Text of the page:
is extensive enough then there is not mush more benefit in copying my
code as them rewriting their own code.

Most of my applications are wireless communications devices and it has
taken quite a bit of effort to get reliable over-air communications
running. Some of the applications are not much more than a micro and a
small low powered RF module.

The users generally have very little radio communication experience but
some companies are so interested in their bottom line that they see the
hardware does not appear to be very intricate and can easily copy the
PCB. If they can also simply read my code and program it into copies
then they have no need to purchase my devices. I suppose this is the
type of thing that musicians go through with copying of their IP.

Thanks

Regards

David



Bob Axtell wrote:
{Quote hidden}

2006\12\31@005618 by Bob Axtell

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David wrote:
> Bob,
>
> Thanks for the info.
>
> The main chips I use are PIC18LF6720, PIC18LF2520 and PIC18LF1320. I do
> not have a programmer suitable for programming any of these SMD IC's
> before being placed into the target application.
>  
Emulation Technology makes these adaptors. You can then buy a standard
DIP programmer
and they can be programmed in their SMD form before being populated.
Cost is about $100
USD.

I am not familiar with those devices, but I believe everything I said  
below will work for these
devices, too.

--Bob
{Quote hidden}

2006\12\31@050555 by Mike Harrison

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On Sat, 30 Dec 2006 22:54:30 -0700, you wrote:

>David wrote:
>> Bob,
>>
>> Thanks for the info.
>>
>> The main chips I use are PIC18LF6720, PIC18LF2520 and PIC18LF1320. I do
>> not have a programmer suitable for programming any of these SMD IC's
>> before being placed into the target application.

Remember that you can program and secure a new chip at 3V, so you could solder the chips then
program in the bootloader on-board. The only thing you can't do is erase the security bit to
reprogram.




2006\12\31@080704 by Gerhard Fiedler

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Mike Harrison wrote:

>>> The main chips I use are PIC18LF6720, PIC18LF2520 and PIC18LF1320. I do
>>> not have a programmer suitable for programming any of these SMD IC's
>>> before being placed into the target application.
>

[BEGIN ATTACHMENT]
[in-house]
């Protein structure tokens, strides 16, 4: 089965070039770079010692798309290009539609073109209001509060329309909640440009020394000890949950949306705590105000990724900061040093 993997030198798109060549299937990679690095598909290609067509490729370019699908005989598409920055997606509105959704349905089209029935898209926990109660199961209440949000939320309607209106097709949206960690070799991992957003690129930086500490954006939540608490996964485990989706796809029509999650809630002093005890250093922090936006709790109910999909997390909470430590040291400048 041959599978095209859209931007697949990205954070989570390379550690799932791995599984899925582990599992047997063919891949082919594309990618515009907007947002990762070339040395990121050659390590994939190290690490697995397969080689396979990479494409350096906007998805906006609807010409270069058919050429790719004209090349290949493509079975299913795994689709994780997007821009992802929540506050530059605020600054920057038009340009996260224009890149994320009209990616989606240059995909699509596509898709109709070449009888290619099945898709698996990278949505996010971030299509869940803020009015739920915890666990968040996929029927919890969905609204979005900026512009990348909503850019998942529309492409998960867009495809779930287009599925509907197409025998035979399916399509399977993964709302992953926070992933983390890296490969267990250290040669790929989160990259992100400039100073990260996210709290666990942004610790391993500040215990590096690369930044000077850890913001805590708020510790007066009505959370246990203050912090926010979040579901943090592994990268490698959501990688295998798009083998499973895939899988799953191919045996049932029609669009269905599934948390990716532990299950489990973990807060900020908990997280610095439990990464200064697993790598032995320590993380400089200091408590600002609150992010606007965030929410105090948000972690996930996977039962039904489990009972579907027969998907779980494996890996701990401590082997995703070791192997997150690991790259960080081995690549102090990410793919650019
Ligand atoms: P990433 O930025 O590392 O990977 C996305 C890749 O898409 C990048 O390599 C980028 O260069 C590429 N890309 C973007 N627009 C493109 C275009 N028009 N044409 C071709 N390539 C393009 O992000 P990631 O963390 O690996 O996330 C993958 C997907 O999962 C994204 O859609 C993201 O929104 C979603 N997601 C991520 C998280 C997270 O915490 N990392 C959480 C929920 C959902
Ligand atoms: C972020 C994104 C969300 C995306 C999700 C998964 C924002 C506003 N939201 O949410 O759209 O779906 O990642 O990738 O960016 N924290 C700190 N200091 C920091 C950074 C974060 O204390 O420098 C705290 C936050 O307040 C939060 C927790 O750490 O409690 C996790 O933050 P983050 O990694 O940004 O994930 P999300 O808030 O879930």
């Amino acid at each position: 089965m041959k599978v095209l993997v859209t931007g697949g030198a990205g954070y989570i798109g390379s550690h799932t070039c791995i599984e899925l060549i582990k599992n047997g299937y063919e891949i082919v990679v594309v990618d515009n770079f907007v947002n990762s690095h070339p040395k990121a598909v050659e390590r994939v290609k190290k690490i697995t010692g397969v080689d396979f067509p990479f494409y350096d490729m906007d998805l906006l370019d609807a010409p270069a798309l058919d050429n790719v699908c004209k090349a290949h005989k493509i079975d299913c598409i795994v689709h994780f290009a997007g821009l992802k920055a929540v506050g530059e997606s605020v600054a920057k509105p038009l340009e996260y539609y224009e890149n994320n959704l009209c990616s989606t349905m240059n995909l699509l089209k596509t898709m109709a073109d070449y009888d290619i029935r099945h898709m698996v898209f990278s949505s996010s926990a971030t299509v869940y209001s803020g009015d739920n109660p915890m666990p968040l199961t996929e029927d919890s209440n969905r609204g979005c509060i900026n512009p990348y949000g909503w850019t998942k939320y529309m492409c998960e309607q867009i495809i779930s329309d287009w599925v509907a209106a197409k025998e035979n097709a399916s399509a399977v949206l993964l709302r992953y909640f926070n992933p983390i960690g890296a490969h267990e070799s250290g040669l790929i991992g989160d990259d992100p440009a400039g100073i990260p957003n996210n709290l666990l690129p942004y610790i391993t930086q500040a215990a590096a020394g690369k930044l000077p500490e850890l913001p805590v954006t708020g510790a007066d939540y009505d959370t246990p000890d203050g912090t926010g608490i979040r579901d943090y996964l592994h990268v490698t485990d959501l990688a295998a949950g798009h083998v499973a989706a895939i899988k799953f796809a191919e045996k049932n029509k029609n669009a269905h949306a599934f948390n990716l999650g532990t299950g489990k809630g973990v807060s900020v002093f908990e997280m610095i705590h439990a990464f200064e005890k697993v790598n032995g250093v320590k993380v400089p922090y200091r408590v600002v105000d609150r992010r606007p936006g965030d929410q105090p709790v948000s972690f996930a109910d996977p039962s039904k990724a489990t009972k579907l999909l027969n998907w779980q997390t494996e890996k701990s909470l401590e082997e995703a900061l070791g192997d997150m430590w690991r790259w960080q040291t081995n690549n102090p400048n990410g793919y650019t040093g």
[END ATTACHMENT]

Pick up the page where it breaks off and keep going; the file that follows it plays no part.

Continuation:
> Remember that you can program and secure a new chip at 3V, so you could
> solder the chips then program in the bootloader on-board. The only thing
> you can't do is erase the security bit to reprogram.

Maybe this doesn't apply to the OP's circuit, but can't you use 5V
programming in a 3V circuit? Like making the rest of the circuit 5V
tolerant or creating some kind of separation between the micro and the rest
(maybe two solder pads that get closed only after programming). Then supply
the micro with 5V from the programmer.

Gerhard

2006\12\31@082958 by peter green

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{Quote hidden}

or just shove a shotkey diode in the power supply to the pic, that way the programmer can drag it up to 5V without effecting the rest of the power net (just make sure anything hanging off PGC/PGD is 5V tolerant).


2006\12\31@130125 by Harold Hallikainen

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{Quote hidden}

Do programmers hold the chip in reset prior to applying the +5V? If so, it
APPEARS that all circuitry going out to the 3V circuitry would be
floating, and not pulled up to 5V when the supply is increased for
programming. I've done the diode trick and put both the PIC Vcc and the 3V
supply on the programming header. The programmer is not connected to the
3V pin, but does drive the PIC Vcc pin. Once the system is programmed, we
put a "programming jumper" between these two pins so the PIC gets the full
3V.

Harold


--
FCC Rules Updated Daily at http://www.hallikainen.com - Advertising
opportunities available!

2006\12\31@160003 by William Chops Westfield

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On Dec 31, 2006, at 5:06 AM, Gerhard Fiedler wrote:

> can't you use 5V programming in a 3V circuit? Like making
> the rest of the circuit 5V tolerant or creating some kind
> of separation between the micro and the rest...

Hmm.  Suppose the rest of the circuit is NOT 5V tolerant, but
you DO manage to isolate the PIC power, and the programming
pins are dedicated to the programming function (NOT also
connected to non-5V parts.)  Do any of the other PIC pins
become outputs with 5V present at any time during programming?
(that is, if your circuit is NOT 5V tolerant, how much isolation
do you really need to do?)

BillW

2006\12\31@162251 by peter green

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{Quote hidden}

iirc all the ordinary IO lines are hi-z when in programming mode so nothing special should be needed there.

you may need to watch out with some of the more specialist perhiperals though (for example on a USB pic make sure you connect Vusb to a supply that won't be raised to 5V).


2006\12\31@183711 by David

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Thanks everybody for the feedback.

Most of my projects only have 3V power supply. The idea of using the ICD
to power the 5V seems like a good idea. I suppose I would add a link to
isolate the 5V supply
of the micro from the rest of the circuit and remove this only if I need
to reprogram a protected device.

As long as I can get the bootloader running eventually on all my target
devices I should not even need to reprogram the actual IC at all and
upload all through the bootloader. (I use the B7/B6 pins both for ICSP
and bootloader so they are never connected to any external circuitry).

Thanks again, you guys have helped point me in a direction that should
provide a suitable solution.

Regards

David

peter green wrote:
>  
>> {Original Message removed}